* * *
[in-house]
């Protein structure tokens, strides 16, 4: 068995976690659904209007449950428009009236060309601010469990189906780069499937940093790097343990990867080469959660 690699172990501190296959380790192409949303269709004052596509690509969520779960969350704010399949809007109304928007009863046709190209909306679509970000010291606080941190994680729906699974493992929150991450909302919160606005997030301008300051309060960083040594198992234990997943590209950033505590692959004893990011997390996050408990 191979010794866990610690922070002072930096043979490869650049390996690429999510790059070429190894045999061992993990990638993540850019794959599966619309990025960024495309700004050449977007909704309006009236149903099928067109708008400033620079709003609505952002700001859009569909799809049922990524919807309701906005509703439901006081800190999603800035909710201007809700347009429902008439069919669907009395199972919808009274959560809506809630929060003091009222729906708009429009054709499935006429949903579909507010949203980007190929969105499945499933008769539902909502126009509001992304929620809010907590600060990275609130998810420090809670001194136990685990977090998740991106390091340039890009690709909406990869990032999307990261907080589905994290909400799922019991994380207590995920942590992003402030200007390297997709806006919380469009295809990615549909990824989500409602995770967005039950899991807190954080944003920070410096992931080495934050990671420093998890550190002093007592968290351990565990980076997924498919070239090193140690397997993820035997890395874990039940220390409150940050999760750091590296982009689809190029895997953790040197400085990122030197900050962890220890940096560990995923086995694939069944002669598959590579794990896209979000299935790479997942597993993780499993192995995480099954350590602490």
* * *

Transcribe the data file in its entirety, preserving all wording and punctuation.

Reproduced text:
[in-house]
């Protein structure tokens, strides 16, 4: 068995976690659904209007449950428009009236060309601010469990189906780069499937940093790097343990990867080469959660 690699172990501190296959380790192409949303269709004052596509690509969520779960969350704010399949809007109304928007009863046709190209909306679509970000010291606080941190994680729906699974493992929150991450909302919160606005997030301008300051309060960083040594198992234990997943590209950033505590692959004893990011997390996050408990 191979010794866990610690922070002072930096043979490869650049390996690429999510790059070429190894045999061992993990990638993540850019794959599966619309990025960024495309700004050449977007909704309006009236149903099928067109708008400033620079709003609505952002700001859009569909799809049922990524919807309701906005509703439901006081800190999603800035909710201007809700347009429902008439069919669907009395199972919808009274959560809506809630929060003091009222729906708009429009054709499935006429949903579909507010949203980007190929969105499945499933008769539902909502126009509001992304929620809010907590600060990275609130998810420090809670001194136990685990977090998740991106390091340039890009690709909406990869990032999307990261907080589905994290909400799922019991994380207590995920942590992003402030200007390297997709806006919380469009295809990615549909990824989500409602995770967005039950899991807190954080944003920070410096992931080495934050990671420093998890550190002093007592968290351990565990980076997924498919070239090193140690397997993820035997890395874990039940220390409150940050999760750091590296982009689809190029895997953790040197400085990122030197900050962890220890940096560990995923086995694939069944002669598959590579794990896209979000299935790479997942597993993780499993192995995480099954350590602490």